The quarrel that erupted this week between Moshe Katsav, president of Israel, and Rabbi Eric Yoffie, president of the Union for Reform Judaism, could easily be dismissed as a case of wounded pride, an inconsequential squabble over symbols without substance. But that would seriously understate the gravity of the dispute. In refusing to address the leader of Reform Judaism as “rabbi” — and in publicly stating that he would behave the same way toward any other rabbi who isn’t Orthodox — the president of Israel has deliberately and directly denied the legitimacy of the religion followed by the majority of American Jews. Symbolic it may be, but there’s nothing inconsequential about it.
Israelis have been going to the barricades for decades over precisely this sort of symbolic slight, and American Jews have turned out in force to back them every time. Just this week, a showdown took place in Geneva over the right of Israel to participate in the International Red Cross without being forced to bear a symbol — a cross or crescent — that offends Jewish religious sensibilities. Fights have erupted repeatedly in recent years with the government of Russia over its recognition of legitimate Jewish religious bodies. Here at home, American Jews have spent millions of dollars over the decades fighting for symbolic recognition of their religious legitimacy on dozens of fronts, from college campuses to prisons.
To accept such a slight from the titular head of the Jewish state is not conceivable. We don’t tolerate it from our enemies. There’s no reason to tolerate it from our own family.
It is true, of course, that Reform and Conservative Judaism face far more substantive burdens in Israel than the way their leaders are addressed by a man who is himself a figurehead. Reform and Conservative rabbis cannot perform legally valid marriages or divorces in Israel. They face rank discrimination in funding, zoning and a hundred smaller procedures. Even conducting their prayers at the Western Wall, Judaism’s holiest site, poses humiliating obstacles. These disputes have been going on for decades, and have become part of the very fabric of Israel-Diaspora relations. Successive Israeli prime ministers have acknowledged the distress caused to Diaspora Jews by the disenfranchisement of their leaders, but each has professed powerlessness in the face of Israel’s political realities. Commissions and task forces have risen and fallen. Israeli courts have handed down one deadline after another for their political system to address its own contradictions. All in vain.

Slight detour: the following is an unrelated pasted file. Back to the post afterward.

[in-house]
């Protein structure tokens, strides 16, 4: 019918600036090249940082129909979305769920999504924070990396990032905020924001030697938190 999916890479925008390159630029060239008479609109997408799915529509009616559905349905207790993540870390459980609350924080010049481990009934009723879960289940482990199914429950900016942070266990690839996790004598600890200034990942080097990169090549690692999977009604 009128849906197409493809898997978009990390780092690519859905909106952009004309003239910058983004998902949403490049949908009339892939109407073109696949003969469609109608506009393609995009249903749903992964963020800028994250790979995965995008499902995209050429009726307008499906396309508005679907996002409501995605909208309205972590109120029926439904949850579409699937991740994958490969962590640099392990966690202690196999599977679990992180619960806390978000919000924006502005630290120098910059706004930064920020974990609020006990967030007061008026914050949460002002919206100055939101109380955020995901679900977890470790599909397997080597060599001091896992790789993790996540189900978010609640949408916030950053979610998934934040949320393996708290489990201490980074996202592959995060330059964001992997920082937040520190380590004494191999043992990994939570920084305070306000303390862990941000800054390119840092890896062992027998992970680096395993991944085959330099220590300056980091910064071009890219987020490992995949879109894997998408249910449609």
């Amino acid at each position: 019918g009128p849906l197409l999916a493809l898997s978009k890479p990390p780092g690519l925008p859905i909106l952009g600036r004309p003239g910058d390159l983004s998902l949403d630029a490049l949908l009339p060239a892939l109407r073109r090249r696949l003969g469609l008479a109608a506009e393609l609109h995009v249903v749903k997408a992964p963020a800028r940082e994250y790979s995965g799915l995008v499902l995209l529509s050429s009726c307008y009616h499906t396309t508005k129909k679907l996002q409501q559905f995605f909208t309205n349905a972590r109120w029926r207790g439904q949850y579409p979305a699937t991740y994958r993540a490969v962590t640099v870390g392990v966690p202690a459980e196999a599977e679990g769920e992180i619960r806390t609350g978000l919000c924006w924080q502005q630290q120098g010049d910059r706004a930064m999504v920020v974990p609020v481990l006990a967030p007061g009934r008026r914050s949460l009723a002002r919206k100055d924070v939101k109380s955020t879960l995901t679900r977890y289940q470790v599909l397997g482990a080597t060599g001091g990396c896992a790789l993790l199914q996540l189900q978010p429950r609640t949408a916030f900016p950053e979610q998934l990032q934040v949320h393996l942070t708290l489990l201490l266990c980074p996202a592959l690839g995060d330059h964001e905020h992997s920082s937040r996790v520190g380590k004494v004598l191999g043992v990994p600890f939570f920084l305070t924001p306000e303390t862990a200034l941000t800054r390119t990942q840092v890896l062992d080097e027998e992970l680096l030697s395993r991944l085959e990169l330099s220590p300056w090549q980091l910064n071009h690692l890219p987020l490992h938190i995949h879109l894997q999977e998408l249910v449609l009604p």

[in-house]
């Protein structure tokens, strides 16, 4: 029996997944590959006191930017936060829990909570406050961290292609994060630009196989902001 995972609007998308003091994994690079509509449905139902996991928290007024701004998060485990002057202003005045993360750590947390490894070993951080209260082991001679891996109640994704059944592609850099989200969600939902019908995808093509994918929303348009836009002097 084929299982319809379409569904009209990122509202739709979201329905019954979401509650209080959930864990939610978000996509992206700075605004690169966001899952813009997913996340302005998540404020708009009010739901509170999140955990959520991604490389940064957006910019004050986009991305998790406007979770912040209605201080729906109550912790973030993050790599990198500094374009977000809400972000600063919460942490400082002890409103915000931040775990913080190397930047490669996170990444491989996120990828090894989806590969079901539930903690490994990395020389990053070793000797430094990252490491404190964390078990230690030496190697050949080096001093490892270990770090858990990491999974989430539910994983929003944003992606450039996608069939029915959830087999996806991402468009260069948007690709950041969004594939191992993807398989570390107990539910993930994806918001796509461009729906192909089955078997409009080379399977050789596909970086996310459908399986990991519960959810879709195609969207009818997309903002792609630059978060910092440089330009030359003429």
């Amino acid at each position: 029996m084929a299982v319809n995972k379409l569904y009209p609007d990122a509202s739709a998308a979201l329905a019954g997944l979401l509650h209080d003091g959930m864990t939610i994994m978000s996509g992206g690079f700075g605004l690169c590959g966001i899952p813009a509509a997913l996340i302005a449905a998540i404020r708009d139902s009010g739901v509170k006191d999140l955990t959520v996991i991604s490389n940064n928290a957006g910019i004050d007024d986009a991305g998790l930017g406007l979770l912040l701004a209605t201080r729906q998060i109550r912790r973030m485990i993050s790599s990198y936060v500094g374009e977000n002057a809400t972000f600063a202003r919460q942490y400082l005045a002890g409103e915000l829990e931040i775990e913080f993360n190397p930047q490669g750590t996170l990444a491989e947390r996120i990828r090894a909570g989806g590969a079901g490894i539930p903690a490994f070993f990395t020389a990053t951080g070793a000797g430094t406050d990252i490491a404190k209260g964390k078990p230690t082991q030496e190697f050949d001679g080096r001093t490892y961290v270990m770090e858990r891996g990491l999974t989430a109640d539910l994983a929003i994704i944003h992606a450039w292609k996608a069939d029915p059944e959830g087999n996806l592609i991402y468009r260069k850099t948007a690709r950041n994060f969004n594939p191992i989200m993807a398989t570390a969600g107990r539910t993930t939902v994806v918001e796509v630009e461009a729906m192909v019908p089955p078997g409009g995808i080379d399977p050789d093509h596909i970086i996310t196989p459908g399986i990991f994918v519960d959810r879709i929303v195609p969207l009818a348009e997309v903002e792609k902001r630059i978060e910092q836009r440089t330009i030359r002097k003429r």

Until now, however, the dispute usually was conducted with some measure of common courtesy. At the very least, the leaders of American Judaism could expect to be received by the leaders of Israel with a modicum of civility. The current president of Israel seems unable to summon even that.
As Vita Bekker reports on Page 1, Katsav has been consistently slighting Reform leaders since he became president in 2000, but he did it in a way he thought inconspicuous. Once the matter became public last fall, Yoffie decided to stop tolerating it, and he chose the high-profile event of the World Zionist Congress, where he heads the largest faction in the elected American delegation, for the showdown.
Some might call it media grandstanding. So be it. For too long, Israelis have been giving low priority to American Jewish religious complaints, assuming that they could count on Diaspora support regardless of what they dished out. That approach can’t continue. Close ties between Israeli and American Jewry are not a given; on the contrary, the emotional bonds have been weakening in recent years for various reasons. If American Jews are to continue rallying for Israel, as they must, the course must be set from the top, by the leaders of American Judaism. It doesn’t make sense for the Jewish state to start out by insulting them. Israelis must be made aware that their practices have consequences. That means talking through the media.
If there is an immediate lesson for Israeli leaders to draw from this episode, it has to do with Katsav’s successor. His term is up next year, and oddsmakers currently favor a former chief rabbi of Israel, Yisrael Meir Lau, as the next president. He is said to be the prime minister’s preferred candidate. He’s genial, graceful and popular with the Israeli public, and he could help heal some of the social rifts opened by the country’s bruising territorial debates.
He’s also a man of the religious right, closer to Haredi than to Modern Orthodoxy, known for his rigidity on most important religious questions. If Rabbi Lau becomes Israel’s public face at ceremonial moments — moments that matter deeply in the lives of faith communities — relations between Israel and the Diaspora will suffer a grievous wound.
The Knesset, which chooses Israel’s president by secret ballot, should take this week’s events as a wakeup call.